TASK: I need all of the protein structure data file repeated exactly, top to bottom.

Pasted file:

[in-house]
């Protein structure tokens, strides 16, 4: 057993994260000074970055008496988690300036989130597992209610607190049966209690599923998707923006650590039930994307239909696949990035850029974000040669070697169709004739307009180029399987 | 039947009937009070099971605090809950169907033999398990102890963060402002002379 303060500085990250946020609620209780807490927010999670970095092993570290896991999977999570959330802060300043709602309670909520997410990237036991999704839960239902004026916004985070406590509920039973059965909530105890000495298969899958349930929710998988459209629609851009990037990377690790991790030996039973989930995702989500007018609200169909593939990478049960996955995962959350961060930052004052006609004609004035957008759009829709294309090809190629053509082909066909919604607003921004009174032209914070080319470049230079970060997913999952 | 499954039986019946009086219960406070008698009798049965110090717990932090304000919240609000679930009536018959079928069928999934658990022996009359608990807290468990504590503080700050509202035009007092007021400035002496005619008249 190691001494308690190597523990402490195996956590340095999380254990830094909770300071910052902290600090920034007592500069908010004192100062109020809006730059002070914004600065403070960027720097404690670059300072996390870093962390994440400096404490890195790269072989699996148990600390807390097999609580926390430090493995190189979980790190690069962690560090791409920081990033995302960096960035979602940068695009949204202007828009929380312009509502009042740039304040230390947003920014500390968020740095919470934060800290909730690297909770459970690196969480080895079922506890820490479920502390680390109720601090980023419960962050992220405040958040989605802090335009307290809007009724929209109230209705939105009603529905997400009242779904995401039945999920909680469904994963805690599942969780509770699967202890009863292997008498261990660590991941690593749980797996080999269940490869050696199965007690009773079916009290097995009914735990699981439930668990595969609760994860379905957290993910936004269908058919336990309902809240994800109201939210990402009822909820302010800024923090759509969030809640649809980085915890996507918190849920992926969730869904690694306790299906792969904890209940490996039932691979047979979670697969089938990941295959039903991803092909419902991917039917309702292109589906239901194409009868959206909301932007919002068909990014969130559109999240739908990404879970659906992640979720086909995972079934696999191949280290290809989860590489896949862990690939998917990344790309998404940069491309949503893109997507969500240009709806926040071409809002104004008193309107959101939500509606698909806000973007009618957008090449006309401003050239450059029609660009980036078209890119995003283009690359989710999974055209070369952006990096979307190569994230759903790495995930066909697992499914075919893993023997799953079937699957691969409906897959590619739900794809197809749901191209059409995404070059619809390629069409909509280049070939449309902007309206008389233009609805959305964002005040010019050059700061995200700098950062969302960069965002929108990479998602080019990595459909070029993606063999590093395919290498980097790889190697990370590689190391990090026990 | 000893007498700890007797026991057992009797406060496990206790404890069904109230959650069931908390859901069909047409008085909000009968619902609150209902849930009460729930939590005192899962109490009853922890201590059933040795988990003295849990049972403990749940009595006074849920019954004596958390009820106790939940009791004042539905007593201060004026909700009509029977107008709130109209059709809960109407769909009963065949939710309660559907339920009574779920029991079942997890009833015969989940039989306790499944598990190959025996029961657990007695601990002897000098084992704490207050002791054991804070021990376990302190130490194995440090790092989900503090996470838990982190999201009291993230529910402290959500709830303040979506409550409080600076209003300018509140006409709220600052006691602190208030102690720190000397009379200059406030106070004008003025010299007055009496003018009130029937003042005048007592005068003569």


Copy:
[in-house]
């Protein structure tokens, strides 16, 4: 057993994260000074970055008496988690300036989130597992209610607190049966209690599923998707923006650590039930994307239909696949990035850029974000040669070697169709004739307009180029399987 | 039947009937009070099971605090809950169907033999398990102890963060402002002379 303060500085990250946020609620209780807490927010999670970095092993570290896991999977999570959330802060300043709602309670909520997410990237036991999704839960239902004026916004985070406590509920039973059965909530105890000495298969899958349930929710998988459209629609851009990037990377690790991790030996039973989930995702989500007018609200169909593939990478049960996955995962959350961060930052004052006609004609004035957008759009829709294309090809190629053509082909066909919604607003921004009174032209914070080319470049230079970060997913999952 | 499954039986019946009086219960406070008698009798049965110090717990932090304000919240609000679930009536018959079928069928999934658990022996009359608990807290468990504590503080700050509202035009007092007021400035002496005619008249 190691001494308690190597523990402490195996956590340095999380254990830094909770300071910052902290600090920034007592500069908010004192100062109020809006730059002070914004600065403070960027720097404690670059300072996390870093962390994440400096404490890195790269072989699996148990600390807390097999609580926390430090493995190189979980790190690069962690560090791409920081990033995302960096960035979602940068695009949204202007828009929380312009509502009042740039304040230390947003920014500390968020740095919470934060800290909730690297909770459970690196969480080895079922506890820490479920502390680390109720601090980023419960962050992220405040958040989605802090335009307290809007009724929209109230209705939105009603529905997400009242779904995401039945999920909680469904994963805690599942969780509770699967202890009863292997008498261990660590991941690593749980797996080999269940490869050696199965007690009773079916009290097995009914735990699981439930668990595969609760994860379905957290993910936004269908058919336990309902809240994800109201939210990402009822909820302010800024923090759509969030809640649809980085915890996507918190849920992926969730869904690694306790299906792969904890209940490996039932691979047979979670697969089938990941295959039903991803092909419902991917039917309702292109589906239901194409009868959206909301932007919002068909990014969130559109999240739908990404879970659906992640979720086909995972079934696999191949280290290809989860590489896949862990690939998917990344790309998404940069491309949503893109997507969500240009709806926040071409809002104004008193309107959101939500509606698909806000973007009618957008090449006309401003050239450059029609660009980036078209890119995003283009690359989710999974055209070369952006990096979307190569994230759903790495995930066909697992499914075919893993023997799953079937699957691969409906897959590619739900794809197809749901191209059409995404070059619809390629069409909509280049070939449309902007309206008389233009609805959305964002005040010019050059700061995200700098950062969302960069965002929108990479998602080019990595459909070029993606063999590093395919290498980097790889190697990370590689190391990090026990 | 000893007498700890007797026991057992009797406060496990206790404890069904109230959650069931908390859901069909047409008085909000009968619902609150209902849930009460729930939590005192899962109490009853922890201590059933040795988990003295849990049972403990749940009595006074849920019954004596958390009820106790939940009791004042539905007593201060004026909700009509029977107008709130109209059709809960109407769909009963065949939710309660559907339920009574779920029991079942997890009833015969989940039989306790499944598990190959025996029961657990007695601990002897000098084992704490207050002791054991804070021990376990302190130490194995440090790092989900503090996470838990982190999201009291993230529910402290959500709830303040979506409550409080600076209003300018509140006409709220600052006691602190208030102690720190000397009379200059406030106070004008003025010299007055009496003018009130029937003042005048007592005068003569």